Rex Tillerson’s Use of Email Alias At Exxon Was ‘Entirely Proper’

March 17, 2017, 3:46 AM UTC
Rex Tillerson and  Luis Videgaray Caso Press Conference
US Secretary of State Rex Tillerson gestures during a press conference at the Mexican Chancellery on February 23, 2017 in Mexico City, Mexico.
Photograph by Miguel Tovar—STF LatinContent/Getty Images

U.S. Secretary of State Rex Tillerson’s use of an alias email address while he was chief executive officer at Exxon Mobil (XOM) was “entirely proper,” attorneys representing the company said in a letter to a New York court on Thursday.

New York Attorney General Eric Schneiderman, who is investigating whether Exxon misled shareholders and the public about climate change, wrote to a judge on Monday accusing Exxon of not previously disclosing the alias and Tillerson’s communications through it.

Tillerson had used the alias email address while at the oil company to send and receive information related to climate change and other matters.

“It (alias email address) allowed a limited group of senior executives to send time-sensitive messages to Mr. Tillerson that received priority over the normal daily traffic that crossed the desk of a busy CEO. The purpose was efficiency, not secrecy,” attorneys at the law firm Paul Weiss Rifkind Wharton & Garrison LLP said.

Had Tillerson set up the alias email address with the purpose of “secrecy.” emails to the account would have avoided any reference to Tillerson as the intended recipient, the attorneys said.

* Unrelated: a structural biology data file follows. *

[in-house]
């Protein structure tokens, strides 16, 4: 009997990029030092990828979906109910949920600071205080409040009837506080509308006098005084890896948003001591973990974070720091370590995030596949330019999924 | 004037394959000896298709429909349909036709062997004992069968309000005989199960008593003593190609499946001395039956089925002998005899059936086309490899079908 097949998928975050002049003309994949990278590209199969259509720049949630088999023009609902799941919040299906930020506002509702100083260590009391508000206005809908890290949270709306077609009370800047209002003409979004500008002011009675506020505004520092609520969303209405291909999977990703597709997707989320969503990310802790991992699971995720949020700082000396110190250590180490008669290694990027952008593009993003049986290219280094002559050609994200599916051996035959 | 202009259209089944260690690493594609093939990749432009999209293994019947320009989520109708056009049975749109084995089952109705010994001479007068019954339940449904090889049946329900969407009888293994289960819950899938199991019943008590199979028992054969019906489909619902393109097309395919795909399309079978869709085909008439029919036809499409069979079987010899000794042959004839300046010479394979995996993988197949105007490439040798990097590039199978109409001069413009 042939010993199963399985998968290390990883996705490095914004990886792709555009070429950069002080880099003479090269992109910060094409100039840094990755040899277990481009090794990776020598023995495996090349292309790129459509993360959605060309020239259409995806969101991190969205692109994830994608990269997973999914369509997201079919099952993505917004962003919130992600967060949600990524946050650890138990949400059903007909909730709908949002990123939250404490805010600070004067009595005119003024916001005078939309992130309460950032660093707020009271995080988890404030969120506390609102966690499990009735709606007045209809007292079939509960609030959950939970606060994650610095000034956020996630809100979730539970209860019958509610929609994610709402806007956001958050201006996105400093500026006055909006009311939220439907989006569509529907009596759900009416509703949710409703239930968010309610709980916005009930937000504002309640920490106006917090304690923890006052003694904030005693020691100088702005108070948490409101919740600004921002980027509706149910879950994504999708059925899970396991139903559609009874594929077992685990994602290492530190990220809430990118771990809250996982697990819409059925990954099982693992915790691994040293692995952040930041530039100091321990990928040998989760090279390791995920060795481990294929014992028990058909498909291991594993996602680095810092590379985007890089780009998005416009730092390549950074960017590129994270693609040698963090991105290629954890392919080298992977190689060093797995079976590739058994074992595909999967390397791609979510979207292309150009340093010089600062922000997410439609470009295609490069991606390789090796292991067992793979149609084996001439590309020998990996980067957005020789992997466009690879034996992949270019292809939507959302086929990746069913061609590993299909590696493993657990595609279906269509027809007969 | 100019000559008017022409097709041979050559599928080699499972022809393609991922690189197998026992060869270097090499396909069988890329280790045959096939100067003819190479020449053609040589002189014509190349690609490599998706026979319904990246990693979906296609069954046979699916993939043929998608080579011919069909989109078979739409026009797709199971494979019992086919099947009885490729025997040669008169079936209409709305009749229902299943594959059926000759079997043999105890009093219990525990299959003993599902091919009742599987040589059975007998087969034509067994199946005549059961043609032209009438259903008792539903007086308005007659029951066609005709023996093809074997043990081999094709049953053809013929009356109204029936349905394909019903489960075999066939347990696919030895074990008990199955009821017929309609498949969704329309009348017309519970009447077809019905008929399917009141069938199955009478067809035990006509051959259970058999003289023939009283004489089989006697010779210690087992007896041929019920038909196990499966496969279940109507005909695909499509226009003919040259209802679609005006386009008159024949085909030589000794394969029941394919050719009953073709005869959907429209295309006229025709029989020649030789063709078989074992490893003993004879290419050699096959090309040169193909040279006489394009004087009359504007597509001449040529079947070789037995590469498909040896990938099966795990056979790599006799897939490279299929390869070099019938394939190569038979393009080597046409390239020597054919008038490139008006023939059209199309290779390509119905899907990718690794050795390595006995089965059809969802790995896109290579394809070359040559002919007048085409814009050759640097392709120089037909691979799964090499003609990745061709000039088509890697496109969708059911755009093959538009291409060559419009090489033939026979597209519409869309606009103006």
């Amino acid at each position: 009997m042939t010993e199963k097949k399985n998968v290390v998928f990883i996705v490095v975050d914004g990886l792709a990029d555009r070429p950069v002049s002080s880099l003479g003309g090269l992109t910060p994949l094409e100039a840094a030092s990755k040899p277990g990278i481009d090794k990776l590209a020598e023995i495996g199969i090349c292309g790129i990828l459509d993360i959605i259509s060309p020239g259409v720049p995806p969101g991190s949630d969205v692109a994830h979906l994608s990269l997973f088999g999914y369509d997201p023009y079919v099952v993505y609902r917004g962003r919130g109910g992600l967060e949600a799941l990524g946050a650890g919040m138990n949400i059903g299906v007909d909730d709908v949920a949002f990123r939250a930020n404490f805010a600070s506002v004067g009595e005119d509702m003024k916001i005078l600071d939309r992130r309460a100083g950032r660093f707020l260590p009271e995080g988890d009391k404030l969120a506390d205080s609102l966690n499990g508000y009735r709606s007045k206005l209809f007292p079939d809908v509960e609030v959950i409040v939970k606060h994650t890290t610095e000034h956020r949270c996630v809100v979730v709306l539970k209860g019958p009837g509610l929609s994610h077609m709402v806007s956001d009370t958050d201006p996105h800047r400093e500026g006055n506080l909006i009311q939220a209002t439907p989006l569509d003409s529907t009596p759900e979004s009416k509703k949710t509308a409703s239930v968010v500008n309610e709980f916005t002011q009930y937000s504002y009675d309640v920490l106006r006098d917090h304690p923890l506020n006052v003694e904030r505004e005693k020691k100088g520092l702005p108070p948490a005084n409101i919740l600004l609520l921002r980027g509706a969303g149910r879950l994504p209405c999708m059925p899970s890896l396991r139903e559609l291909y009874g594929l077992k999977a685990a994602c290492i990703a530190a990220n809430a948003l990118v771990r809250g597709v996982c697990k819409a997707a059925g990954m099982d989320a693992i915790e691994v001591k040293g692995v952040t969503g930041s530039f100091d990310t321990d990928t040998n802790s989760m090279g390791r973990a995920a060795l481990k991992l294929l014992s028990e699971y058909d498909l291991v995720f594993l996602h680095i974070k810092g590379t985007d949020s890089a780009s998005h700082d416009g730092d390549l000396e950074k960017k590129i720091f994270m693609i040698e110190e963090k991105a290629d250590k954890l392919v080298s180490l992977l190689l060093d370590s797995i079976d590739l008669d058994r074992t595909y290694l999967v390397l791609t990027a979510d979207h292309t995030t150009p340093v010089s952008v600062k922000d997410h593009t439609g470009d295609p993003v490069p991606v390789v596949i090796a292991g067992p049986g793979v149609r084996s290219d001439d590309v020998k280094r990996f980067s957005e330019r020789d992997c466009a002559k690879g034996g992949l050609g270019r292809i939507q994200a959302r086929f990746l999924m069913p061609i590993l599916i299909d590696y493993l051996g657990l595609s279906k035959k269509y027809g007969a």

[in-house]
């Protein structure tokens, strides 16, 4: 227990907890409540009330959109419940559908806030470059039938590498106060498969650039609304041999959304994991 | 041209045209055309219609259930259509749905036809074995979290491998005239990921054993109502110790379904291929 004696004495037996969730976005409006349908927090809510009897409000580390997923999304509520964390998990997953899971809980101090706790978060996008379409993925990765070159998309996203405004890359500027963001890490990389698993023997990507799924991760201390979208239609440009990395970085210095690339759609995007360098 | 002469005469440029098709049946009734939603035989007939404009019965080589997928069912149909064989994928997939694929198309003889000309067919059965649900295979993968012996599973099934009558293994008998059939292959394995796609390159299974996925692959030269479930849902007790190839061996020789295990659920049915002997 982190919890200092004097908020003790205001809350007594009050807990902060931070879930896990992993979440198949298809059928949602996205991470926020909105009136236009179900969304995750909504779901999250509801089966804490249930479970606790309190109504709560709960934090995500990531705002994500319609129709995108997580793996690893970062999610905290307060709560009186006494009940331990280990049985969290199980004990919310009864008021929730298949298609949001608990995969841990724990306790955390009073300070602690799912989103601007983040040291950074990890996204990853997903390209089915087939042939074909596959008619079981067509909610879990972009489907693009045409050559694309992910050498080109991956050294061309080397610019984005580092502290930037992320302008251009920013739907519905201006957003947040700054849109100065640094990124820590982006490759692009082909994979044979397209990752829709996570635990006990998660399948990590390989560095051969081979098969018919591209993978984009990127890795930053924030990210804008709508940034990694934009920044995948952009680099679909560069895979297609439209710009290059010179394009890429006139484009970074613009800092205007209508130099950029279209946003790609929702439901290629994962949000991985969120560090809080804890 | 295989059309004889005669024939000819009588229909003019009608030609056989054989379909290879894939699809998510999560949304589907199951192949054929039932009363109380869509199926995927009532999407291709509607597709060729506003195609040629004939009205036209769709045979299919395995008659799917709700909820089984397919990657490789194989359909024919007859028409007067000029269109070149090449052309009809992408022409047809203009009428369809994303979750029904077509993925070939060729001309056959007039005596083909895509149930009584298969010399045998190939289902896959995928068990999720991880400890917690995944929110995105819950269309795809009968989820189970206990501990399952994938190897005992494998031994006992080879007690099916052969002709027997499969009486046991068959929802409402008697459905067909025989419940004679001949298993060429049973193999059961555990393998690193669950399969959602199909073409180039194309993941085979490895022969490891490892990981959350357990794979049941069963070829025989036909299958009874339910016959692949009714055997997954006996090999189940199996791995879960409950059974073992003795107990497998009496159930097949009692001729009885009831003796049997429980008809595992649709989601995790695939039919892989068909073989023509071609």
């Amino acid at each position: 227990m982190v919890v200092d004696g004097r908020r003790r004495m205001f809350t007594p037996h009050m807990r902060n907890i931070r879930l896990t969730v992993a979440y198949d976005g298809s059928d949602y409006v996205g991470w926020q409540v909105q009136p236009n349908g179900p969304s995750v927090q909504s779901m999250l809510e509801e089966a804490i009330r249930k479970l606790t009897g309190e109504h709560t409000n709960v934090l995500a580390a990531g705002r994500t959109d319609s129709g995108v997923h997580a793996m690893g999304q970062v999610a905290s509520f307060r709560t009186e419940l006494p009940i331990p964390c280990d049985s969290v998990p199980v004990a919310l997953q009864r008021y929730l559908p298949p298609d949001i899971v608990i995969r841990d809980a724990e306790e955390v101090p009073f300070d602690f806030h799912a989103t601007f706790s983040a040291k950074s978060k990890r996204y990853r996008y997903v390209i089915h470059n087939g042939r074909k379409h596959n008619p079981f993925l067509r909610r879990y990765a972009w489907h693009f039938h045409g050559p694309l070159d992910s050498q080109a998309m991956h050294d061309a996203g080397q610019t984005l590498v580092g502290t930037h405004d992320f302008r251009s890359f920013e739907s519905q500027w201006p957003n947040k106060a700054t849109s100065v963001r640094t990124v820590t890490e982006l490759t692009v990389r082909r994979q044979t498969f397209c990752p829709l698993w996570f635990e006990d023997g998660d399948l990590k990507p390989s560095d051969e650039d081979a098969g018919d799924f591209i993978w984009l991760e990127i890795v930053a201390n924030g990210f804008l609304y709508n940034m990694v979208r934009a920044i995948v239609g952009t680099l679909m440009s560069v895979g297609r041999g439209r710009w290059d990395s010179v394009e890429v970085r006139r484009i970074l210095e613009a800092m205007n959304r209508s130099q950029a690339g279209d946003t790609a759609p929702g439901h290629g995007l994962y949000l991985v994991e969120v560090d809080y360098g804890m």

For more about Rex Tillerson, watch Fortune’s video:

“Obtaining publicity, not information, appears to have been the real goal of the New York Attorney General’s March 13 letter,” the attorneys said.

The New York Attorney General’s March 13 letter asked the judge to order Exxon to explain whether documents from the alias email and 34 additional accounts assigned to other Exxon executives and board members had been preserved.

Exxon has provided 2.5 million pages of documents in response to a subpoena from Schneiderman’s office.

“More than 16 months after receiving our subpoena, Exxon is just now admitting it may not have preserved or produced the emails of its former CEO, who used an alias email account. We look forward to addressing these, and the other issues our letter raised, in court,” Amy Spitalnick, press secretary at the office of the New York attorney general, said in an email.

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